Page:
The deals coincide with the country's ambitious goal of generating 9,000 megawatts from geothermal sources by 2025, also announced Monday by Indonesian President Susilo Bambang Yudhoyono as he opened the conference, which was attended by representatives from 80 countries.
"It is my intention that Indonesia will become the (world's) largest user of geothermal energy," Yudhoyono said, noting that, although an estimated 40 percent of global geothermal power reserves are in Indonesia, the country is using only 1,100 megawatts -- 4.2 percent -- of its reserves.
In March the country's energy and mineral resources ministry revised Indonesia's geothermal potential to 28,100 megawatts, up from 27,000 megawatts a decade ago. That's equal to 12 billion barrels of oil.
Indonesia, Southeast Asia's largest economy, faces frequent power outages as the country's infrastructure has failed to keep up with growth. Its existing generating capacity is 30,500 megawatts, which represents a power deficit of 4,555 megawatts, data from state-owned power company PT Perusahaan Listrik Negara show.
Indonesia ranks third in terms of geothermal energy consumption, after the United States and the Philippines.
The world's third biggest emitter of greenhouse gases, Indonesia aims to cut emissions by 16 percent by 2025.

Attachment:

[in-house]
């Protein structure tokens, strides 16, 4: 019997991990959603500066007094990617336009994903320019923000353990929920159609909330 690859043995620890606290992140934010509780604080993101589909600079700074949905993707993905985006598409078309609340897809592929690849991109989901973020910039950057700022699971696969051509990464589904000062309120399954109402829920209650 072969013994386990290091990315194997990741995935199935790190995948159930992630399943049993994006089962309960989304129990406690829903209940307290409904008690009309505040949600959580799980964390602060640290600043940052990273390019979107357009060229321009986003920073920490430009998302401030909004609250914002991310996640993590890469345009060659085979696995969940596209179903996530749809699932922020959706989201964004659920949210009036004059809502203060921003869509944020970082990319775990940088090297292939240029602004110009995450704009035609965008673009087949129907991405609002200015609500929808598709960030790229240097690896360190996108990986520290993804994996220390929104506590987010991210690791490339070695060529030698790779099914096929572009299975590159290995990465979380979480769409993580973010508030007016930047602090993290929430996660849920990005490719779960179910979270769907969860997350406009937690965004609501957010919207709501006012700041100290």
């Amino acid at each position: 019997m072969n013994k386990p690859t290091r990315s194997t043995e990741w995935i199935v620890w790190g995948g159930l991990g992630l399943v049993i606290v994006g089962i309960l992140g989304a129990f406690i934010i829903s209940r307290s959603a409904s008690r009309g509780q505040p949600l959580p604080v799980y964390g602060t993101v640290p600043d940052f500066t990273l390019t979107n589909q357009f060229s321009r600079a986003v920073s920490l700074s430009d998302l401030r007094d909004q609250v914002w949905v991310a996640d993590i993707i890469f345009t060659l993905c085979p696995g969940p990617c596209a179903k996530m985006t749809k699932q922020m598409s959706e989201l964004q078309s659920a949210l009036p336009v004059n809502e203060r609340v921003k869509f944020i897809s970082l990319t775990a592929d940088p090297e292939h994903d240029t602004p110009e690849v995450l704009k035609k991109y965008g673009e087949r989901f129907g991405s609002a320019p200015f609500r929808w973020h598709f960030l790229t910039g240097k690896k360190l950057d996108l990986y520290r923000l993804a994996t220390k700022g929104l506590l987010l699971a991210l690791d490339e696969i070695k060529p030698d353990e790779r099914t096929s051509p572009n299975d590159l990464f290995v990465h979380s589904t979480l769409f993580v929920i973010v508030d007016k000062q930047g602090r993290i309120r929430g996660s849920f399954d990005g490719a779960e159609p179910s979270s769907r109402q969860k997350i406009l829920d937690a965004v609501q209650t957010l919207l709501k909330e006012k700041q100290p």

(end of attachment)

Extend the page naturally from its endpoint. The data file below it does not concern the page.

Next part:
While the new agreements would help Indonesia to add about 1,340 megawatts of electricity generated from geothermal sources, edging the country closer to its aim of using 5,000 megawatts by 2014, they fall short of the Indonesian government's target of attracting around $12 billion in new investment for the geothermal sector.
Pri Agung Rakhmanto, an energy analyst at Reforminer Institute, told The Jakarta Globe that investors expect more assurance regarding the duration of contracts to be sure to recoup investments. Until that happens, he said, development of Indonesia's geothermal sector would continue to be sluggish.
For Indonesia to become a world leader in geothermal, said Jim Blackwell, Chevron's president of Asia-Pacific exploration and production, it needs to revise its legal and regulatory frameworks.
"There needs to be a stable legal and regulatory regime, which allows for long-term development rights, open markets created by long-term contracts and long-term prices with certainty of payment," Blackwell told the Globe.
An estimated 42 percent of Indonesia's potential geothermal reserves are in protected or conservation forests but Yudhoyono said the issue "has already been resolved," referring to recent regulations allowing geothermal wells to be drilled in such areas.